Back after a five year hiatus from their last effort, the Greek power metal stalwarts Firewind return with their eighth full length.
It’s a concept album about Greek history, specifically The Battle of Thermopylae, Spartans and all that subject matter that the Greek metal bands just love recycling to us.
For me, Firewind always kind of sat on the fringes of power metal greatness, never quite reaching it, but coming close with ‘Burning Earth’.
For the majority of their discography they seemed to suffer from playing it far too safe and being all too predictable, with actual solid songwriting often being eschewed to make room for Gus G’s flamboyant roller-coaster of guitar playing.
Fair enough I get that it is solely his band, he can do whatever the fuck he likes, but still, technical wizardry and flashy arpeggios do not always a good song make.
So how does ‘Immortals’ hold up then? Considering how busy the band have been in the last few years with other projects, Gus jet-setting across the globe with Ozzy Osbourne, and long time singer Apollo being replaced by ex-Metalium vocalist Henning Base, it’s pretty much like they never went away – and exactly what you’d expect from Firewind.
‘Hands of Time’ is a brilliant opener, your typical power metal ‘anthem’. Really steely, crunching guitar riffs, a kicking rhythm and catchy, sugary as fuck chorus, it’s basically all of what you want from them.
I actually get a significant Lost Horizon vibe from them on this album (only nowhere near as good) – vocalist Henning at times sounds very similar to the more aggressive side of Daniel Heiman.
Yet ‘Immortals’ suffers from the same problem many power metal albums do: they just completely blow their load on one song and kind of just seize up on auto-pilot for rest of the album.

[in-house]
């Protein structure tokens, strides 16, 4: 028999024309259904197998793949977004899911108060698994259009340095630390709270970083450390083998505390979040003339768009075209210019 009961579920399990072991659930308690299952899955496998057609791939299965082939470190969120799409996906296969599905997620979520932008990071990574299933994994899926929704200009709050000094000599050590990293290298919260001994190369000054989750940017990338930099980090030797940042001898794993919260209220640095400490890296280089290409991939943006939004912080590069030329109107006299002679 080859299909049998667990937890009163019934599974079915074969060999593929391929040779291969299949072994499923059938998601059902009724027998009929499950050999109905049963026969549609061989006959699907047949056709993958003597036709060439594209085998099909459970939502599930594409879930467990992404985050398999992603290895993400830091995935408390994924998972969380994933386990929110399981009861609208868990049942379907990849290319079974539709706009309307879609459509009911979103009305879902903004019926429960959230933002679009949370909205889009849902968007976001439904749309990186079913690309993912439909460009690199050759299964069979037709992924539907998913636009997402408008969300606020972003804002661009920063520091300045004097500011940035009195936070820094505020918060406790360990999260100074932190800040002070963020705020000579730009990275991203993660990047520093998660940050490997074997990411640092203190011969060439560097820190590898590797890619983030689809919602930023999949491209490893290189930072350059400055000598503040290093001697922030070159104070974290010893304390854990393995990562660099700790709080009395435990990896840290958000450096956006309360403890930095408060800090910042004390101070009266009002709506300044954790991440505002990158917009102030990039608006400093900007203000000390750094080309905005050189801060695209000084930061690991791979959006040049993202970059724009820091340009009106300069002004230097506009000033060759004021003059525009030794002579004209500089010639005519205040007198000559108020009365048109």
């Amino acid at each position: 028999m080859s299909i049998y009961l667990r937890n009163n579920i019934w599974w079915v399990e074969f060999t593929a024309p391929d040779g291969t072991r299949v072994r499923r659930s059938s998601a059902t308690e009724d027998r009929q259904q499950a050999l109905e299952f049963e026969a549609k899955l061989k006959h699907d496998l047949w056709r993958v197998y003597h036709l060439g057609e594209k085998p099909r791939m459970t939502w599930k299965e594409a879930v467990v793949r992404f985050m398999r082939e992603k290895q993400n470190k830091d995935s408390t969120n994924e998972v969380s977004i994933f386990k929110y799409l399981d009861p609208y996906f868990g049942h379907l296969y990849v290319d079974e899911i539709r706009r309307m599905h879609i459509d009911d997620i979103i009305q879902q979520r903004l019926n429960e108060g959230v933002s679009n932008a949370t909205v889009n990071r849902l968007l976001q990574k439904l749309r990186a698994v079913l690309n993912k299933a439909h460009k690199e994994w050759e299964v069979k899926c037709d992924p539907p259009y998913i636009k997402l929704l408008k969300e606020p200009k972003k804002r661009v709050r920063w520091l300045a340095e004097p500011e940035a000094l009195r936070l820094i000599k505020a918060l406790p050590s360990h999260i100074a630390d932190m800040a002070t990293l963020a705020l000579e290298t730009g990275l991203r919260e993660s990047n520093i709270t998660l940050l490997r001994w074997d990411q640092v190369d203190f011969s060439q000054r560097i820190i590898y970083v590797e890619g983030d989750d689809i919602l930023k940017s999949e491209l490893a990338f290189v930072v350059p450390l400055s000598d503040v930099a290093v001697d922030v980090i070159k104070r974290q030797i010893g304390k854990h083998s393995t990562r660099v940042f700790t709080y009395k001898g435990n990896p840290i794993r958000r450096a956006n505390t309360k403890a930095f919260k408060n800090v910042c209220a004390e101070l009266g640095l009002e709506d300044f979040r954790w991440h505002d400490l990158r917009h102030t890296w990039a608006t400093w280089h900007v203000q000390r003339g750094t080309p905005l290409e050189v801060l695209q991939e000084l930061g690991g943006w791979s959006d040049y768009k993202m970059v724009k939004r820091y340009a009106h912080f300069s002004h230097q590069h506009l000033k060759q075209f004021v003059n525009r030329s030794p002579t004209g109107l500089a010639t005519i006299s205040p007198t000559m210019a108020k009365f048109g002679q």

‘Ode to Leonidas’ starts off with so much promise but kind of just fizzles out after the intro leaving you thinking ‘Is this it’? While ‘Back on the Throne’ and ‘Lady of 1000 Sorrows ‘ are just kind of awkward and exemplify my main grievance with the album – it threatens so much but never quite crosses that threshold, playing it safe and by the book.
The last two tracks ‘Warriors and Saints’ and ‘Rise from the Ashes’ do pick up the pace again and are certainly decent, again standard fare cascading Stratovarius-esque neo-classical guitar leads, breakneck drumming and sing along vocal lines.
Fans of the band should definitely check this out, but for those on the fence or those who aren’t fans it’s not going to change opinions. They’ve cemented their formula and they’re sticking to it.
It’s Firewind by numbers for the most part and aside from a few shining highlights here there it’s just restricted by its inconsistency and average songwriting.
3.1/5 – Chris Cowgill ::: 13/02/17